Mechanism of wine swirling explained


Wine drinkers know that swirling a good vintage around in a glass aerates the wine and releases its bouquet. Just how the process – known as "orbital shaking" – works, however, has been something of a mystery.

Fluid dynamicists have long observed that orbital shaking generates a wave that propagates around the inner edge of the , churning the liquid as it travels. "The formation of this wave has probably been known since the introduction of glass or any other kind of cylindrical bowl, but what has been lacking is a description of the physics related to the and oxygenation," says Mohamed Farhat, senior scientist at the Ecole Polytechnique Federale de Lausanne in Switzerland.

To figure out how the mixing occurs, Farhat and his colleagues generated such waves in clear cylinders and used state-of-the-art instrumentation to track the motion of traveling waves and measure the liquid velocity.

The researchers found that "as the wave propagates along the glass wall, the liquid is displaced back and forth from bottom to top and from the center to the periphery," Farhat explains. "This pumping mechanism, induced by the wave, is more pronounced near the free surface and close to the wall, which enhances the mixing." The research team also discovered that, "for a given glass shape, the mixing and oxygenation may be optimized with an appropriate choice of shaking diameter and rotation speed," he says.

"The intuitive and efficient motion of wine swirling has inspired engineers in the field of biopharmaceuticals," Farhat says, where cell cultures can be placed in large cylindrical containers – or bioreactors – and "shaken" in a manner similar to the aeration of a glass of wine. The new work, he says, demonstrates that "such bioreactors offer better mixing and oxygenation over existing stirred tanks, provided that operating parameters are carefully optimized. Moreover, the gentle nature of orbital shaking also ensures a better viability and growth rate of the cells at reduced cost."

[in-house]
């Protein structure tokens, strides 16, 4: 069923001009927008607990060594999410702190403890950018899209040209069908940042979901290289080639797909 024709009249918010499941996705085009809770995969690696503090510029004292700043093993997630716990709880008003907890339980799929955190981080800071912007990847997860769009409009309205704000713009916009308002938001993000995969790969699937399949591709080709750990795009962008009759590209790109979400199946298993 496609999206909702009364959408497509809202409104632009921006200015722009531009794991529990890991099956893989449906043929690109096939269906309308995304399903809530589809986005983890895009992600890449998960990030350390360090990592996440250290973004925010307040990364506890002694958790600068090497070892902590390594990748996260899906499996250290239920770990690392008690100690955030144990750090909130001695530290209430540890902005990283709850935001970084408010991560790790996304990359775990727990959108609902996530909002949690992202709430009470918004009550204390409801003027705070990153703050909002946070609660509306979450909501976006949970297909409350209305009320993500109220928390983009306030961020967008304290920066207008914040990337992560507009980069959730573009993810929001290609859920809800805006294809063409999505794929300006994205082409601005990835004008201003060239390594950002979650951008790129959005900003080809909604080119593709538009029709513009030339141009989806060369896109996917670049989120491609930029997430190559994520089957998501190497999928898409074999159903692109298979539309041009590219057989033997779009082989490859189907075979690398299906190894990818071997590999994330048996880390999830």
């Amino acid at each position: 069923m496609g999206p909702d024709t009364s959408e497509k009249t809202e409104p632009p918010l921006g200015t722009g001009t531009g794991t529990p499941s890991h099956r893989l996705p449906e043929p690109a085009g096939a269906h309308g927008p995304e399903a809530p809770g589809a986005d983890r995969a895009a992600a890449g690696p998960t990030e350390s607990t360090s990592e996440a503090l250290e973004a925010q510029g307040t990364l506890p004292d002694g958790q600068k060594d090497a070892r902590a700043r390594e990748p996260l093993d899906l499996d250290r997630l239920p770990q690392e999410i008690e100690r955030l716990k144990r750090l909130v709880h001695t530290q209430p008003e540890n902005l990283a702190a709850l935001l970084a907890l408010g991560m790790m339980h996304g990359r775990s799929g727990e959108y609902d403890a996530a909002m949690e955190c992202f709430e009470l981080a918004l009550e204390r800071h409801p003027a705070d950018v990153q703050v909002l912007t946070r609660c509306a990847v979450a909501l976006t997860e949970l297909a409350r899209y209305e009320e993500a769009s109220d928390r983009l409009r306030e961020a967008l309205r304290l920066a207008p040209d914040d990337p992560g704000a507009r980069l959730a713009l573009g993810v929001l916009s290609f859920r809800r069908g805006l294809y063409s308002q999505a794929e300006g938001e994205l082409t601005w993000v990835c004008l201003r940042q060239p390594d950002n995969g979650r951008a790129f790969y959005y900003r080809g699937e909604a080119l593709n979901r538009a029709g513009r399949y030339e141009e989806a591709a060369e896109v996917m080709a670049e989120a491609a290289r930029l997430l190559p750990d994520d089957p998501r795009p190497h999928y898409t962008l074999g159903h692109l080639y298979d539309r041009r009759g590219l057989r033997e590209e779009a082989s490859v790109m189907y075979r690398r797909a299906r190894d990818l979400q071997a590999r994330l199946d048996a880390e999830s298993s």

Martino Reclari, a Ph.D. student and a member of the Swiss team, will present the findings in a talk at the American Physical Society's Division of Fluid Dynamics Meeting, which will take place Nov. 20-22, 2011, at the Baltimore Convention Center in the historic waterfront district of Baltimore, Maryland.

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More information: The talk, "'Oenodynamic': hydrodynamics of wine swirling," is on Monday, Nov. 21. Abstract:
Provided by American Institute of Physics
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Nov 21, 2011
" Moreover, the gentle nature of orbital shaking also ensures a better viability and growth rate of the cells at reduced cost "

I wonder if they tried it at high g's.


.....maybe some sort of high-velocity precession with a constant Euler angle ( gyroscopic )would be a new way to grow cultures ?


Reminds me of a joke..What's the difference between America and yogurt ? ...If you leave yogurt alone for 200 years it'll grow a culture..

Nov 21, 2011
This is very interesting stuff. It can be very challenging to find analytic solutions to problems like this, when they even exist. Kudos to the folks involved!

Nov 22, 2011
reminds me of flowforms used as chemical mixers http://www.water2...owforms/ invented by John Wilkes

Nov 28, 2011
"Moreover, the gentle nature of orbital shaking also ensures a better viability and growth rate of the cells at reduced cost."

It's hard for me to imagine that rotating a bioreactor vessel is less costly than inserting a stirring device.. The mass's of the compared 'rotating device' .. stirrer or vessel' are enormously different.. The stirrer only rotates its own mass plus the vessel's contents, not the vessel itself (which must , also, rotate the mass of the contents.

I just dont get it ..

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